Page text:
So what can we do until Citizens United is ended? When I see an ad or pamphlet, I seek out who sponsored the ad and I check out the facts. If the ad has fabricated or fudged on issues, I contact the candidate/organization and tell them that I am a voter and I am aware that their ad is wrong. Then, I ask them to please run an honest campaign. The good news is that many politicians are now starting to refuse PAC, union, or corporate contributions and candidates are making this a proud part of their campaign claim.

To find out where candidates are being influenced, go to

Find out how they voted on issues that concern you (

Let candidates know that you are informed and that you will vote!

Deborah Monicken

North Hudson

Tools for calling out lies and hatred


As a teacher at Hudson High School I am saddened and concerned that a local hate group recently brought an anti-Muslim speaker to town. I did not attend, but I've read the speaker's words online and they are ugly misrepresentations and lies about Islam with no purpose other than sowing hatred.

Any religion can be easily maligned. Simply read their words selectively, exaggerate extremes, cherry-pick their history and spread falsehoods. The more honorable challenge is to acknowledge that any religion not our own must be understood within its own context and with an awareness of the wide breadth of its teachings and interpretations. It is equally important to acknowledge that religion is but one of many influences—including culture, economics and history—that interact to shape events around the world today. To understand multiple factors about another country, another region and another person's story is to give yourself the tools to question over-simplified thinking that can arouse hatred and fear while revealing privilege and ignorance.

I am proud to be a public school teacher educating students (of multiple religions) how to be in dialogue, perhaps especially with those who are different from them. It is not my role to tell students what to believe or what to think. I teach students to use sound methods and ask good questions, giving them the tools they need to identify the fallacies and dangers of fear-mongering of any kind. Together with the lessons they receive from their families, this equips them to develop their own understanding of the world.

In my classroom, I will continue to follow the educational standards developed by the State of Wisconsin to educate our youth, to help inoculate them against categorical hatred, and to prepare them to become good citizens in a democracy that, among other important values, honors and protects freedom of religion. I call on the Hudson community to expose lies spread in our midst and to support the school district as we move forward working on issues of diversity and equity. It's time to call out the hate in our town.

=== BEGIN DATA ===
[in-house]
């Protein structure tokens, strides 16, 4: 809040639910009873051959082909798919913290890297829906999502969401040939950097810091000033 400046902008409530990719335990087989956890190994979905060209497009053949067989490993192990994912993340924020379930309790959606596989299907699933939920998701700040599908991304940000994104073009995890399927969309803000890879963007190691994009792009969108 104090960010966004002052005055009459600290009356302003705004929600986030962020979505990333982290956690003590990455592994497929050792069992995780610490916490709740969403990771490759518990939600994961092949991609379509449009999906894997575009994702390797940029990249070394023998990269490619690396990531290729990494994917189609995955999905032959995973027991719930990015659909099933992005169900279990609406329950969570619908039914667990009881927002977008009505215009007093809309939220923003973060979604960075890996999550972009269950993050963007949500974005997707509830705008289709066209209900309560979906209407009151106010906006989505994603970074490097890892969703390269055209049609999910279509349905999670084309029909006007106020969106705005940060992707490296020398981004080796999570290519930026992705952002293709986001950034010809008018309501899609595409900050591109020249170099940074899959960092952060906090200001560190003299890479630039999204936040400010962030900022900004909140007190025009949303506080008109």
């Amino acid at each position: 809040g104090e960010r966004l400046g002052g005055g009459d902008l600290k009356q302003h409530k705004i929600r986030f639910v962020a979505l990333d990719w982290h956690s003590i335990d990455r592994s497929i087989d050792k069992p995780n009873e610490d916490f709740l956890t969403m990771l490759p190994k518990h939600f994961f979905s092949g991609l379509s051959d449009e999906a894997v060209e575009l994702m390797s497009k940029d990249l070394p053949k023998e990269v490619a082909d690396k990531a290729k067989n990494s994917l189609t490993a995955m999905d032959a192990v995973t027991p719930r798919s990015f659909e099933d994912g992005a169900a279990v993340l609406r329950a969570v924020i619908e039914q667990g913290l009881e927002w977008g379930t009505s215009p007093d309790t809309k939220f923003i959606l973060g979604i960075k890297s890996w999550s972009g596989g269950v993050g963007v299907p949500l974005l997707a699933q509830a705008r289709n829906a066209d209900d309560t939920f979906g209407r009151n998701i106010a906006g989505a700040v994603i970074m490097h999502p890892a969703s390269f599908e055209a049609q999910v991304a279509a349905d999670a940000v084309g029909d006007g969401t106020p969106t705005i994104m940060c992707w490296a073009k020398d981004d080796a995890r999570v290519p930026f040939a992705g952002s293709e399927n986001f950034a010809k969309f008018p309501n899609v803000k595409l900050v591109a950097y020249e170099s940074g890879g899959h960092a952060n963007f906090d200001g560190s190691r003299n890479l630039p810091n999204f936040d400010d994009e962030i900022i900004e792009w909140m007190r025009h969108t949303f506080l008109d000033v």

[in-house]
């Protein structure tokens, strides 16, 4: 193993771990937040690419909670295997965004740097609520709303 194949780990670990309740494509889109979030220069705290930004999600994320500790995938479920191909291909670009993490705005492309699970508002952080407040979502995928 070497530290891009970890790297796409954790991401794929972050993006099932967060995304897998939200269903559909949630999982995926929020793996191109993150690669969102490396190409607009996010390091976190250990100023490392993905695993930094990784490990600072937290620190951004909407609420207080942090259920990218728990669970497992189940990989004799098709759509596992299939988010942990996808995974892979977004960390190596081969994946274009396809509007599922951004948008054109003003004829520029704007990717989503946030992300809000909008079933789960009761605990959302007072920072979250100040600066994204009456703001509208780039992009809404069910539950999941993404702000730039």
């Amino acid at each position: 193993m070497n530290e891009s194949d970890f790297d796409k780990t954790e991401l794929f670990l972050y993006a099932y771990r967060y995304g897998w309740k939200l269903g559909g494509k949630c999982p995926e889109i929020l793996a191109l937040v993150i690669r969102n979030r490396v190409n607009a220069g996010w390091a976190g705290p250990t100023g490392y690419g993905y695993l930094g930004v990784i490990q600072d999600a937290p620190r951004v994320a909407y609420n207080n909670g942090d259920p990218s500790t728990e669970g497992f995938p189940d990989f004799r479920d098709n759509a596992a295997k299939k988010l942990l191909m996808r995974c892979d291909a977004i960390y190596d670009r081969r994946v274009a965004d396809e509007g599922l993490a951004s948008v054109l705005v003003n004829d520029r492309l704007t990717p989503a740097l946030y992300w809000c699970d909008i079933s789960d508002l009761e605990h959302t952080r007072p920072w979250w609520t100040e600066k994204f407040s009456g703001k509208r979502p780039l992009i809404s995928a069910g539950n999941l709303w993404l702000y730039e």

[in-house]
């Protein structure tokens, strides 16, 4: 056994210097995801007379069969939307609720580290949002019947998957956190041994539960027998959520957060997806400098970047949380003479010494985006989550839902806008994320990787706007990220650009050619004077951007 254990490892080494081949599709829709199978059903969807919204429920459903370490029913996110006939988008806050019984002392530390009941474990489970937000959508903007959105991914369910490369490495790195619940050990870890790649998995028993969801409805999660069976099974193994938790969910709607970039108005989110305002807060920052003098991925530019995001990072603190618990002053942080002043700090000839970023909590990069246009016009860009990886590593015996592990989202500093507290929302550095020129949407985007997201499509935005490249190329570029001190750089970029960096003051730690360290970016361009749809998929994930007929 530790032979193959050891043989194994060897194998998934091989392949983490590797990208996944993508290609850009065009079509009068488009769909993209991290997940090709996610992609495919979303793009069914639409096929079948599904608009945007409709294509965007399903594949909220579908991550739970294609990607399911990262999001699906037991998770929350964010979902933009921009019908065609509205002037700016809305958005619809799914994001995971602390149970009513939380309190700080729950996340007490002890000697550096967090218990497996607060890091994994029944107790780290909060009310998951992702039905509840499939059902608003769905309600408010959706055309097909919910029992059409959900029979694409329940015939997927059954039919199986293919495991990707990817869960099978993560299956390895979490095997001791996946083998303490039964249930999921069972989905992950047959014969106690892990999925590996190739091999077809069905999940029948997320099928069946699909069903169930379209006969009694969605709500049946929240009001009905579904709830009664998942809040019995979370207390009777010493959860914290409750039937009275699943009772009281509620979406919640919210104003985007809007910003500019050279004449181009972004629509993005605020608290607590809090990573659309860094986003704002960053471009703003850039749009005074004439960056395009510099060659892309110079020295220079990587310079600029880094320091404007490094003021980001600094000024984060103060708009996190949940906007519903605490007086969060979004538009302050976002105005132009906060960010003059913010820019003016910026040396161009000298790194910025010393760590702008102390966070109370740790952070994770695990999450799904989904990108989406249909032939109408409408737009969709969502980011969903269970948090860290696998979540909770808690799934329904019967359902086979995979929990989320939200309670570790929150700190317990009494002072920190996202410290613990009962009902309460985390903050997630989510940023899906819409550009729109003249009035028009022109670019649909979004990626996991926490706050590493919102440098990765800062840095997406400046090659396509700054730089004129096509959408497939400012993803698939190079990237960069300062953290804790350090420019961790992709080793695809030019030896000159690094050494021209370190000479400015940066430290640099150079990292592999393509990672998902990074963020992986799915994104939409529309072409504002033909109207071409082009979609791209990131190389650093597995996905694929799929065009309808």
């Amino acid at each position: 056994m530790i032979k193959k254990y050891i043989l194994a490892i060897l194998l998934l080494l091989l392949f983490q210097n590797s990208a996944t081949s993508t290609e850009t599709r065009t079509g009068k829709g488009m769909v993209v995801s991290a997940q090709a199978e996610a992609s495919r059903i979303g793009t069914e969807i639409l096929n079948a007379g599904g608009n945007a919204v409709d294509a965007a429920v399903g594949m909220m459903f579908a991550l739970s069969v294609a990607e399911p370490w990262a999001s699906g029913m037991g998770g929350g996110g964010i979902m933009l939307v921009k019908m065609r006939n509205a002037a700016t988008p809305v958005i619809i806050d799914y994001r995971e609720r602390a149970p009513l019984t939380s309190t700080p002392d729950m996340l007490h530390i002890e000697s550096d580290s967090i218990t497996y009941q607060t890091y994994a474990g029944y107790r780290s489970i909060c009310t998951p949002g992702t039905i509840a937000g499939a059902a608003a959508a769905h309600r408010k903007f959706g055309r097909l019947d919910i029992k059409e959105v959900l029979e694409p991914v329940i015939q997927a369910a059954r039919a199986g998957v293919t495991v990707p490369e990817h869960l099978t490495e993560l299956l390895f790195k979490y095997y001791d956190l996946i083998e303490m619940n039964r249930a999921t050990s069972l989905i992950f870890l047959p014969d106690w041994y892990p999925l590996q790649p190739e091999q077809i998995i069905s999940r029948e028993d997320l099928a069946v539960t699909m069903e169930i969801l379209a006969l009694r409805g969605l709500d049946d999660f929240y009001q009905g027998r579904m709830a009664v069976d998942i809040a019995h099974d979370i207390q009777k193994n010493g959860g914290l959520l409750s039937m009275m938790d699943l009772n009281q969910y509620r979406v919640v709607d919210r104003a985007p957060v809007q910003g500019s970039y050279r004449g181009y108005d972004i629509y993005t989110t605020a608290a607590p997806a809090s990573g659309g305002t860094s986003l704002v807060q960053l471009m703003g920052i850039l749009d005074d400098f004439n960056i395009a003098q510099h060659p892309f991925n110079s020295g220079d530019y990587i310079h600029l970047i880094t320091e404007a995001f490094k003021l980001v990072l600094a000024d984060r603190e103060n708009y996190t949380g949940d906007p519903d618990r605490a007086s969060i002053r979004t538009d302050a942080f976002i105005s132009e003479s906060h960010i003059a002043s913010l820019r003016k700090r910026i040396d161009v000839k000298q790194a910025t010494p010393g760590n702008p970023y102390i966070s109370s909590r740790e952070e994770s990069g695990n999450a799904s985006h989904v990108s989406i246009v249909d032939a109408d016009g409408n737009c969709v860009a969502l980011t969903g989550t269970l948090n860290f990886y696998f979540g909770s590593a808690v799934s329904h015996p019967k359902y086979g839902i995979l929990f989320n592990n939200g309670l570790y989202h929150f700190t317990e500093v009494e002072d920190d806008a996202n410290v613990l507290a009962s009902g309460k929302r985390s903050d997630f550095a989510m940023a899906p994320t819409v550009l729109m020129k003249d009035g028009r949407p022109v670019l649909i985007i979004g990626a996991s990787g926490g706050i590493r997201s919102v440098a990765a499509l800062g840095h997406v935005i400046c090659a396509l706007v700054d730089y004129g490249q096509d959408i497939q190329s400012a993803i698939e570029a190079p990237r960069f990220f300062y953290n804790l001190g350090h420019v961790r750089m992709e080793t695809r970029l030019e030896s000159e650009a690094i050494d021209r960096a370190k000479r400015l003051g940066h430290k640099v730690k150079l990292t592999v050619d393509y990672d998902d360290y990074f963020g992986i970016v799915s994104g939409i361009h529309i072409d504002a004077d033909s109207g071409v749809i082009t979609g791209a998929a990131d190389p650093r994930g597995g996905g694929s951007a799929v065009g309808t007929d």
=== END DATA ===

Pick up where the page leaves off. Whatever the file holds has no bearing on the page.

David Hammond


'Everything I Ever Needed to Know ...'


I recently attended a talk by Usama Dakdok of the Straight Way of Grace Ministry held in Hudson and sponsored by Citizens for the St. Croix Valley. The speaker slammed Muslims with statements such as, "There are no good Muslims ...they are all liars, and they all want to rape your women, steal your children, and sell them as slaves." He slammed those who welcome Muslims to our country as "stupid Americans." And he slammed textbook publishers and public schools for glorifying and promoting Islam and disparaging Christianity.

With the hate and fear-mongering of Usama still distastefully in my mouth, I went the next day to Gatewood Elementary School in Hopkins, Minn. I hadn't been to Gatewood before but had worked with some of its staff through a non-profit I work for which promotes outdoor learning for elementary schools. Katie, a wonderful kindergarten teacher at Gatewood, had invited me to spend the morning with her 19 kindergartners in the school's beautiful woods exploring nature.

Katie's class of 19 has only three students whose native language is English. There were some Hispanic children, but mostly Somalis and other Muslim boys and girls of African ancestry. Many of the girls wore the traditional hijab. Katie and her teacher's aide, Mary, were happy to have such a diverse and beautiful class of curious, joyful students.

In fact, the educators proudly told me of the visits they are making to each child's home and how the immigrant families are most gracious in their hospitality when the teachers come calling.

The first child to make me feel at home was a young boy with a name I couldn't pronounce who ran up to me, smiled a big kindergarten smile, and gave me the biggest spontaneous hug I've had in a long time. He was Muslim and had no idea who I was, except to know I was a visitor to be welcomed into his classroom.

Katie's Kindergarten: No hate there. No lies. No fears about the differences between children in the classroom. Only joy and peaceful learning and loving and figuring out life together as lively 5-year olds for the 2018-19 school year. It made me think of the book, "Everything I Ever Needed to Know I Learned in Kindergarten."

Perhaps Citizens for the St. Croix Valley should go back to kindergarten to see what's really happening in schools, instead of recruiting speakers who attack textbooks and teachers and Islam and "stupid Americans."

Tom Westerhaus